Tuesday, August 20, 2013

Sherlock's Home

Sherlock's Home: The Adventure of the Contentious Crone by Pamela Rose

Ms. Rose is a goodreads author and sent an invite to bloggers with the link to a free copy of her book from the kindle store. I decided that I had to start reading the ebooks I've been amassing because quite a few are from authors who were looking from reviews, specifically from me, or in general and I had completely lost track of them all.  So, to stop feeling bad about it, I've decided to try and fit in one every weekend, in an attempt to be fair to these good people who worked so hard to try and entertain us. 

I started this weekend with Sherlock's Home and read it the kindle app on my nook.  It's billed on goodreads as the first in a series of cozy mysteries.  The book only took a few hours of my time and at first, I wasn't sure how I felt about it.  I wanted to love Finn and Echo Sherlock, but it really took a while for me to warm to them.  They are twins who moved from upstate New York with their Uncle Oz, who raised them, to a small southern town they discovered while hiking the Appalachian Trail.  The trio purchases a building with two storefronts with apartments above and they open a mystery book store, Sherlock's Home and the 221b Bakery.  Although, the bakery is mostly Echo's and the bookstore mostly Finn's, the two ladies and their uncle definitely all do their share in the bakery.  

On Halloween the Sherlocks take part in the town's festivities, including a trick or treating tour involving the local businesses. One group of children is not lead by the originally assigned town player, but by the town misfit, Nell "Odds" Bodkins.  Nell has a chip on her shoulder in general, but her specific problem with the Sherlocks is that they purchased the building that was her home from her brother and she hasn't gotten over being kicked out.  For some unknown reason, Odds has a screaming fit in the bookstore before racing out. The morning after , Finn finds the door to the store open and upon inspection notices a piece of fabric in the back of the fireplace. Tugging, she discovers a secret passageway between the bookstore and its jewelry store neighbor.... and the body of Nell Bodkins.  Nell wasn't very well liked and the cast of characters who may have murdered her, is large for such a small town.  Now that the Sherlocks are involved, they can't leave it up to the small police force to solve the crime and they are prepared to find Nell's killer.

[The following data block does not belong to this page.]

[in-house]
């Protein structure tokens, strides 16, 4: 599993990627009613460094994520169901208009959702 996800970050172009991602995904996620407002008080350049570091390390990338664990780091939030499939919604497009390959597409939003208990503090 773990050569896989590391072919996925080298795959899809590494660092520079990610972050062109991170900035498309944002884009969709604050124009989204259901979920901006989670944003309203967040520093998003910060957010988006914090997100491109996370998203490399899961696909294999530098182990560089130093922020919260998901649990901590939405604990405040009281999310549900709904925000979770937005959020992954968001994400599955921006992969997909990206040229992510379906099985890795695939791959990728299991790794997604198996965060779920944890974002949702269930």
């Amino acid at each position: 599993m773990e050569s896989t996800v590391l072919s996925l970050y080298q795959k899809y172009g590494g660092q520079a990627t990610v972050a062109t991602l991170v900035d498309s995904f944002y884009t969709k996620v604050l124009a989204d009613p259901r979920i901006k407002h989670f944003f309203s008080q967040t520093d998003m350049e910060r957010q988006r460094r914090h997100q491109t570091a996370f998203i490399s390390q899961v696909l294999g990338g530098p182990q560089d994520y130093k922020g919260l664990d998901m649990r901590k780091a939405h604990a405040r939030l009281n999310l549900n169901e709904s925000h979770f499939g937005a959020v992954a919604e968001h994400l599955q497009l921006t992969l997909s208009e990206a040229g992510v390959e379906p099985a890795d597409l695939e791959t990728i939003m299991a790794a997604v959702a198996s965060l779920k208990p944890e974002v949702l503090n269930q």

While I instantly adored Uncle Oz, I took a while to warm up to Finn and Echo.  They were really thoughtless and crass.  This seemed to be clearly demonstrated by interviews with all of the other townspeople in their investigation into Nell's murder. Although, everyone stated that they had problems with her and that she was very difficult, if not impossible to like, they still had the decency to feel bad about it.  The Sherlock twins, even when investigating the murder, still hadn't expressed much in the way of human kindness where Nell was concerned.  

There was plenty to enjoy about this book.  It was filled with literary references and in-jokes that reminded me a little of Lawrence Block's burglar series. In those, Bernie Rhodenbarr pokes fun at the genre with witty book titles. Here, Uncle Oz comes us with mystery author and character names for the bakery's daily treats. There was some sweet romance, too.  Uncle Oz despite all the jokes about his stature, or lack thereof, is kind of a little heart throb. I attribute that to just how great of a guy Pamela Rose made him.   There's also a budding romance that, I was happy to find felt more Pride and Prejudice than Harlequin romance.  Believe it or not, that's a much finer line than you would expect. Finn and Echo take in a couple of hairless kittens to raise and make some pretty good friends, both actions served to humanize them a great deal.  By the end of the book I'd decided that if the Sherlocks get another outing, I wouldn't mind checking back in with them at all. 

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